Portable Equipment Reeling in SURF Change

The MDL Third-generation RDS (Photo: MDL)
The MDL Third-generation RDS (Photo: MDL)

In April, Maritime Developments (MDL) concluded a flexible installation project offshore West Africa. The work scope, commissioned by DeepOcean, saw the MDL third-generation reel drive system (RDS) used on board the Polar Onyx for installation of a 2.5-kilometer flowline for the the Tullow Oil EN-09 TEN project offshore Ghana.

The flowline, installed in 1,750 meters water depth, marked the longest and deepest flowline installation performed in DeepOcean’s 20-year history. The subsea campaign on the deepwater Jubilee and Tweneboa, Enyenra, Ntomme (TEN) fields, enabled tie-in to the floating production, storage and offloading unit (FPSO) Prof. John Evans Atta Mills.

The MDL RDS was integrated complementing the vessel’s vertical lay system (VLS) and was operated by MDL’s offshore service team. The project marked the return of MDL’s RDS onto the Polar Onyx in West Africa after three years since the installation of flowlines and umbilicals with MPL in the Agbami field offshore Nigeria.

The MDL third-gen RDS on board Polar Onyx (Photo: MDL)

MDL – who marks its 20th anniversary this year – has been delivering portable flex-lay equipment to the oil and gas market since the mid-2000s. Over the years, the company developed the traditional reel drive system into a machine that is safer and more efficient to use, with a focus on reducing critical path.

The first major changes that led to the second generation system was to engineer the RDS towers to be self-supporting (eliminating the need for personnel to physically climb inside the reel hubs to chain the towers together), and introducing complete remote control. This includes an automated raising and lowering system for the reel hubs, as well as an automated clamping system for the towers, meaning that after walking between the reels, the system securely attaches to the tracks without the bolts having to be manually tightened. All this is performed using a wireless Walkabout Box (WAB) so the operator can stand in the most optimum and safest position on deck.

When the oil price collapsed, it led many installation contractors to seek effective cost reduction. Close discussions identified areas where further time saving could be achieved, to deliver reduced mission costs.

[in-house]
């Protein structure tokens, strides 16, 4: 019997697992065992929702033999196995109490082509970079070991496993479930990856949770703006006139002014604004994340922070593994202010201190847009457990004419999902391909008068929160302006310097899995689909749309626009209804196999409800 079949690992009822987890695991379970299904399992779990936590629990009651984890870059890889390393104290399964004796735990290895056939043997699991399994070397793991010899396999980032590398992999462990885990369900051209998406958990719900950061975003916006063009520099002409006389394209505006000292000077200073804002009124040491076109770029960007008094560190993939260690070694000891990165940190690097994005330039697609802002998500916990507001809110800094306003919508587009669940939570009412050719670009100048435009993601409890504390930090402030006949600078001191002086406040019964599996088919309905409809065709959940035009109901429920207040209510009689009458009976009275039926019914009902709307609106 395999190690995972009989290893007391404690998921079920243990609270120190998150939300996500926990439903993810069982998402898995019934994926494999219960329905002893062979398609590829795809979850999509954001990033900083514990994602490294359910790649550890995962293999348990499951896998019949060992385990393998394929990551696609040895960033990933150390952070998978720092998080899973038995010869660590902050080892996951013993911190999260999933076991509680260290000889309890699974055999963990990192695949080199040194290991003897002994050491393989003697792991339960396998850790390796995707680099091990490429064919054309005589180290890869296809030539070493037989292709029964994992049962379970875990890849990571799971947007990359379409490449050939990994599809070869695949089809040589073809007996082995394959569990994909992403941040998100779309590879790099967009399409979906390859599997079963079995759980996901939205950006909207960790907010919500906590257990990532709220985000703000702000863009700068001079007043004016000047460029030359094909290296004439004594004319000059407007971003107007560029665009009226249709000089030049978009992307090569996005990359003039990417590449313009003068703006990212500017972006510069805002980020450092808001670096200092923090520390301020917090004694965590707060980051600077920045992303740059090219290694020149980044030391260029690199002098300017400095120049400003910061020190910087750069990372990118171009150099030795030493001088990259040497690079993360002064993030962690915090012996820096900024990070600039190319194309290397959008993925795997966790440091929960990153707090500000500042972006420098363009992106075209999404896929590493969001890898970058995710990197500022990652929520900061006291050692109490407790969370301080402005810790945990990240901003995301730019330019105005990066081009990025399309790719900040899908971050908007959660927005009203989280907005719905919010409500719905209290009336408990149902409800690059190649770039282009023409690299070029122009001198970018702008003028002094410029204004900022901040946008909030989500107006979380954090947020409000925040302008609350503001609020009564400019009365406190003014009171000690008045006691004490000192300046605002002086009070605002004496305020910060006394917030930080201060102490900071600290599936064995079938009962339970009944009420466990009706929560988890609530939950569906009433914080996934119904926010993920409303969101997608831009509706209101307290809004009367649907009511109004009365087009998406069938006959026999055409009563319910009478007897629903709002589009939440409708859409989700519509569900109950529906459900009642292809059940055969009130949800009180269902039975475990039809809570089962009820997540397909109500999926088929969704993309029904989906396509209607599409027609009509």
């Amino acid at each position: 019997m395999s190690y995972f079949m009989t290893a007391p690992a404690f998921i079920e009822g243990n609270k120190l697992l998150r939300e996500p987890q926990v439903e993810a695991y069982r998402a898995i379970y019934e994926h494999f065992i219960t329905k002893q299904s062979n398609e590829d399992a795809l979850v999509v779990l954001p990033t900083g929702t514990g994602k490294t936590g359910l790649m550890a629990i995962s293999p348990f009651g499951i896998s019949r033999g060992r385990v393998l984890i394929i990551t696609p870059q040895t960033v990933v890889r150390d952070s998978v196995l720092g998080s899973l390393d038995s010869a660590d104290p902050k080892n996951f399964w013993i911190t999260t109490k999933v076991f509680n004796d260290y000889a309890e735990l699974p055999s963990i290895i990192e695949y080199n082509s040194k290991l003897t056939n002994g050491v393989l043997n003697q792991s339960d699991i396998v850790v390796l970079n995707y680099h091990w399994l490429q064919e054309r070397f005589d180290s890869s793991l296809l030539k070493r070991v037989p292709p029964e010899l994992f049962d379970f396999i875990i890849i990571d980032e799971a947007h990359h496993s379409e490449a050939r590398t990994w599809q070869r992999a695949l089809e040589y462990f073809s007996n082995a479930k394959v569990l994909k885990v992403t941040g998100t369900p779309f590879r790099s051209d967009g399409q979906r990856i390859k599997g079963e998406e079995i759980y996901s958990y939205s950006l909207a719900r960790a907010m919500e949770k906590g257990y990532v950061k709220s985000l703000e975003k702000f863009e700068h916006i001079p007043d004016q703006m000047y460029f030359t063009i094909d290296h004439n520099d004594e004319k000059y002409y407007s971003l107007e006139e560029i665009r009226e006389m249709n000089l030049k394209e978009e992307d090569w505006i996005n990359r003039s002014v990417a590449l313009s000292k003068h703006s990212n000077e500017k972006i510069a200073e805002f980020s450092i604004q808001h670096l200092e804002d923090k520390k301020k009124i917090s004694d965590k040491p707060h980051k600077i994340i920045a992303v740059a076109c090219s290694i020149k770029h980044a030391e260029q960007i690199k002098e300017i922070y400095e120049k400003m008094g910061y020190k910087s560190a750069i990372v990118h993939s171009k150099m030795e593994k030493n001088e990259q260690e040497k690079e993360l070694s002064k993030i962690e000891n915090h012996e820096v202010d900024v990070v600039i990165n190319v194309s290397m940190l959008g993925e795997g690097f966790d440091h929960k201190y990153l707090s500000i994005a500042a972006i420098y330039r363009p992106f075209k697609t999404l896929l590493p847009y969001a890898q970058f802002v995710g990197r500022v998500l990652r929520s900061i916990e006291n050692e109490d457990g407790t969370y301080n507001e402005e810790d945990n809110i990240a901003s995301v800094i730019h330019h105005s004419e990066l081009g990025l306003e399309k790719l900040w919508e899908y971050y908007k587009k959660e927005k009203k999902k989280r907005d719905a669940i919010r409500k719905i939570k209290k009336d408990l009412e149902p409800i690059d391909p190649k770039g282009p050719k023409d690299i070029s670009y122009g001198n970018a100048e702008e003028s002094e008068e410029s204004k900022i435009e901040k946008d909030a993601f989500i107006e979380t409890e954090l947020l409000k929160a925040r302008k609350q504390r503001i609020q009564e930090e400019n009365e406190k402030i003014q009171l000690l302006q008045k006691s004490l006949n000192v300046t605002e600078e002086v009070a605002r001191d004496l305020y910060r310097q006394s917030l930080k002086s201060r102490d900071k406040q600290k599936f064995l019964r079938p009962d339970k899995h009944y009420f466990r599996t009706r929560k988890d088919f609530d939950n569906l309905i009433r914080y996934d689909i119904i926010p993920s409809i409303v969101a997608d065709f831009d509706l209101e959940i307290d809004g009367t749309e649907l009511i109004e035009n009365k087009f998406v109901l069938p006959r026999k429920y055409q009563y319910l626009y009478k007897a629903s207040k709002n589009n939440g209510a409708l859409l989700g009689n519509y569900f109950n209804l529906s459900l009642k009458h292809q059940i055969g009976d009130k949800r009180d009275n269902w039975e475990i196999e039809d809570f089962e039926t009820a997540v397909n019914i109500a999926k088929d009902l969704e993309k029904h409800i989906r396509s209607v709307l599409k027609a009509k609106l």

To that end, the third-generation RDS was designed to take up less space on deck, allowing for more product to be carried on board, or for the use of a smaller offshore support vessel (OSV). This is achieved thanks to a slimmer base and the power unit being integrated into one of the towers.

The third-generation RDS was used for the installation of a 2.5-kilometer flowline in the EN-09 field. (Photo: MDL)

A key feature for speeding up mobilization in port and offshore are the reel cradles and chain lashing points integrated into the RDS tracks. What this means in practice is that the reels’ own cradles do not have to be individually welded onto the deck and can instead be slotted into the RDS’ integrated cradles.

Currently, MDL is in the process of adding another third-generation RDS to its rental fleet, and has materialized an upscaled model of the system in the form of an 800-metric-ton unit for Oceaneering in the US.

On top of the existing third-generation features, the 800Te RDS also allows for downscaling of the system to handle smaller reel weights and sizes for wider applications, as well as skidding fully loaded reels.

For DeepOcean’s EN-09 project, in addition to supplying the equipment and offshore personnel, MDL’s in-house engineering division provided the vessel integration works for the MDL equipment, supported the DNV GL class approval process, and provided remote mobilization support, all prior to project commencement.

The 800-metric-ton RDS for Oceaneering (Photo: MDL)

Dave Gardiner, MDL BD & Commercial Manager, said, “Project success is often derived from a variety of factors, including correct planning and experience. Both MDL and DeepOcean are celebrating 20-year anniversaries in 2019, which brings unrivaled track record when combined.

“In addition, continuity and familiarization were key to EN-09 project success. In 2016, MDL supplied the same RDS on board the Polar Onyx for another West African project with a duration of 114 days. By choosing MDL, DeepOcean secured a leaner and operationally effective solution for their project.

“MDL were able to assist a fast track project delivery schedule, thanks to having the complete engineering capability in-house and the most innovative RDS available on the rental market.”

Andreas Veiset Bergum, DeepOcean Engineering Manager Africa, said, “MDL’s contribution to the project with their innovative RDS system, competent engineering support and ‘can do’ attitude played an important role in efficient planning and safe execution of the project.”

The MDL third-generation RDS will now remain in West Africa, in anticipation of the local market’s shift from relying on installation vessels mobilized from Europe and elsewhere, toward a leaner and more flexible approach of using the assets available in region – allowing the project team to tailor the solution to their workscope, and not the other way around.

(Photo: MDL)

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